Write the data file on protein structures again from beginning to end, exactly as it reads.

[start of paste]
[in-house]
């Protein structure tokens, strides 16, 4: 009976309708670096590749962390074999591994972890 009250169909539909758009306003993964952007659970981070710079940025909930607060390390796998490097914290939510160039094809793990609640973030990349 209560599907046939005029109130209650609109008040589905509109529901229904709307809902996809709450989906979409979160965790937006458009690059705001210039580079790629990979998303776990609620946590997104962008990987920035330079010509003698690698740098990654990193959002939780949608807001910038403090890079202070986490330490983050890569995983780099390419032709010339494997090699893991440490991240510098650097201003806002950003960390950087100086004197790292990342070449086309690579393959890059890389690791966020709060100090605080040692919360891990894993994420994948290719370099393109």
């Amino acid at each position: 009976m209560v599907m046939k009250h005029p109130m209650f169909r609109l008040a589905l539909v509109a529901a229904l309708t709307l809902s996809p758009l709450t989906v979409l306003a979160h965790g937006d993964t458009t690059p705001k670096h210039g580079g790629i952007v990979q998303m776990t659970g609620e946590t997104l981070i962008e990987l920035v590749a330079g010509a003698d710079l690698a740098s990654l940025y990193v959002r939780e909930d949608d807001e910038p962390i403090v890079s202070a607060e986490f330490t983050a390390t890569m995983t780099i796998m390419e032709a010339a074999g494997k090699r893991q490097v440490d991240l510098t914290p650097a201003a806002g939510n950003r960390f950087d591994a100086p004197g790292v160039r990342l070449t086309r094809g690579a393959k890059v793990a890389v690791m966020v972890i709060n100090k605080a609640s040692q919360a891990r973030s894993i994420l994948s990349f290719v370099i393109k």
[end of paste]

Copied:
[in-house]
């Protein structure tokens, strides 16, 4: 009976309708670096590749962390074999591994972890 009250169909539909758009306003993964952007659970981070710079940025909930607060390390796998490097914290939510160039094809793990609640973030990349 209560599907046939005029109130209650609109008040589905509109529901229904709307809902996809709450989906979409979160965790937006458009690059705001210039580079790629990979998303776990609620946590997104962008990987920035330079010509003698690698740098990654990193959002939780949608807001910038403090890079202070986490330490983050890569995983780099390419032709010339494997090699893991440490991240510098650097201003806002950003960390950087100086004197790292990342070449086309690579393959890059890389690791966020709060100090605080040692919360891990894993994420994948290719370099393109």
């Amino acid at each position: 009976m209560v599907m046939k009250h005029p109130m209650f169909r609109l008040a589905l539909v509109a529901a229904l309708t709307l809902s996809p758009l709450t989906v979409l306003a979160h965790g937006d993964t458009t690059p705001k670096h210039g580079g790629i952007v990979q998303m776990t659970g609620e946590t997104l981070i962008e990987l920035v590749a330079g010509a003698d710079l690698a740098s990654l940025y990193v959002r939780e909930d949608d807001e910038p962390i403090v890079s202070a607060e986490f330490t983050a390390t890569m995983t780099i796998m390419e032709a010339a074999g494997k090699r893991q490097v440490d991240l510098t914290p650097a201003a806002g939510n950003r960390f950087d591994a100086p004197g790292v160039r990342l070449t086309r094809g690579a393959k890059v793990a890389v690791m966020v972890i709060n100090k605080a609640s040692q919360a891990r973030s894993i994420l994948s990349f290719v370099i393109k």